Welcome to Ed Tech Now, a blog that aims to challenge orthodox thinking about education technology.
Since the mid-1990s, I have sat on a number of technical and standards committees for learning, education and training, from BESA’s OILS initiative in the mid-1990s, through Becta and DfE working groups, to BSI’s IST/043, and groups at ISO/IEC’s SC36, the IEEE’s LTSC, SALTIS, and the LETSI Foundation.
In common with many of my colleagues in this field, I have been constantly frustrated by our poor progress in developing education technologies that have made a significant impact in improving our education system. Ever since the emergence of the personal computer in the 1970s, people have looked to technology to revolutionise education. So far, that revolution has not happened.
In the UK, many of the problems have been due to the incompetence of government agencies—and of Becta in particular. In 2007, after trying to engage with Becta constructively through its working groups for many years, I made a complaint to the European Commission about Becta’s mismanagement of its Learning Services procurement framework. In the same year, I founded SALTIS, which has received the strong support of the industry, and which I have continued to Chair ever since.
Even though Becta was closed in 2009-10 by the incoming coalition government, we are not so easily rid of its harmful legacy. Followers of Becta in the bureaucratic, academic, practitioner and consultant communities continue to subscribe to orthodox opinions, previously promoted by Becta, but which on closer examination frequently turn out to be flawed and which in most cases have failed to deliver substantive results.
Now is the time for change. The UK’s coalition government has taken the best part of two years to focus on education technology. Now it is beginning to do so, and—where decisions have been driven by ministers—it is demonstrating a boldness and intellectual clarity which contrasts sharply with the previous administration. Now too we are at a point in the development of computer hardware, where it is sufficiently ubiquitous and powerful that it can support the development of specific technologies that can realistically bring genuine benefit to the surprisingly complex business of education.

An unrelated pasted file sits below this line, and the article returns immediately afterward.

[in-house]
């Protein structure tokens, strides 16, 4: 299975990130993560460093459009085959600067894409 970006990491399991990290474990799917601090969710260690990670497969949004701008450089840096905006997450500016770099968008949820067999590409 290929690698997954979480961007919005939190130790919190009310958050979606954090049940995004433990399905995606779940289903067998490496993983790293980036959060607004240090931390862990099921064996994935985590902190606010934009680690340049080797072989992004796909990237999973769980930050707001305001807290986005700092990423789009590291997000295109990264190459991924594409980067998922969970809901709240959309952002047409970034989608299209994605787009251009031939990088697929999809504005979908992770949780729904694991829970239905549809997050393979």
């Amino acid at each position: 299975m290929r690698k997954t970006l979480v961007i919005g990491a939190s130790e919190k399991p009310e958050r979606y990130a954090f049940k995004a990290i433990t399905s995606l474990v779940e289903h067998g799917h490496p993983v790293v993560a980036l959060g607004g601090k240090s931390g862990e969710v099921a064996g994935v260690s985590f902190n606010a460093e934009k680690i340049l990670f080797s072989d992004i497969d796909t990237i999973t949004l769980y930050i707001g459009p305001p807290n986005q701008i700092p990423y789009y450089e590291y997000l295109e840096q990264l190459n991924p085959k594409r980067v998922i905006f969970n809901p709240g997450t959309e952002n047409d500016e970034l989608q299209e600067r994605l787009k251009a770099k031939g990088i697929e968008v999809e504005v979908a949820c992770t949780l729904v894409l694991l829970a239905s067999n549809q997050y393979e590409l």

The opportunity to make a fresh start and to see the development of new, transformative educational technologies, needs to be matched by new thinking. I hope that this blog may help by analysing some of our past failures, challenging some of the fallacies of our current orthodoxies, commenting from a UK schools perspective on current developments across the world, and trying to identify future opportunities for new approaches to education technology in schools.
I hope you find the blog enjoyable, stimulating and worth commenting on. I have no doubt that many people will disagree with many of the opinions that I express, sometimes as violently as I may well disagree with theirs. I see such disagreement not as a problem but as an opportunity—because it is through debate that our common understanding can be advanced. As the humanist Desiderius Erasmus, in an echo of Socrates, wrote when he translated the first line of St John’s Gospel, “In the beginning was the conversation”.
Looking forward to following this blog. Thanks for your comments on mine at schoolstech. Unfortunately comments are closed now though I would have liked to have responded to your car analogy.
I look forward to the discussion wherever it happens and wherever it goes!
I believe the discussion at http://www.SchoolsTech.org.uk is unreasonably constricted by limited time windows and the rather facile questions set by the DfE, said to be “stimulus questions” – but which are in fact a way of controlling where the debate can go.
I have raised this point with the moderators and hope that ALT and NAACE will be able to make improvements to the format of the discussion.
I can understand the time windows (though it is rather patronising to use an “e-learning” technique as if it is inherently good practice), but the questions are certainly frustrating and narrow.
In terms of understanding the technology that I mentioned on those comments I’m referring to understanding as alluded to by these discussions: http://mediacommons.futureofthebook.org/imr/theme-week/2012/03/what-are-these-technological-things-january-16-20-2012 . I don’t know if you’ve seen these brief online discussions but their ideas and approaches are certainly worth considering when you consider what a “car” is and how much understanding you actually need about our analagous “cars” before you learn to drive them. The car has a mechanism which we don’t need to know a lot about, but there are rules and conventions governing the use of cars that one is introduced to culturally at a very early age and contributes to our overall understanding of a “car”. So when I say we need to understand technology I don’t just mean its mechanics. Not a great deal of scope to write at length about that here or on the Schoolstech forum.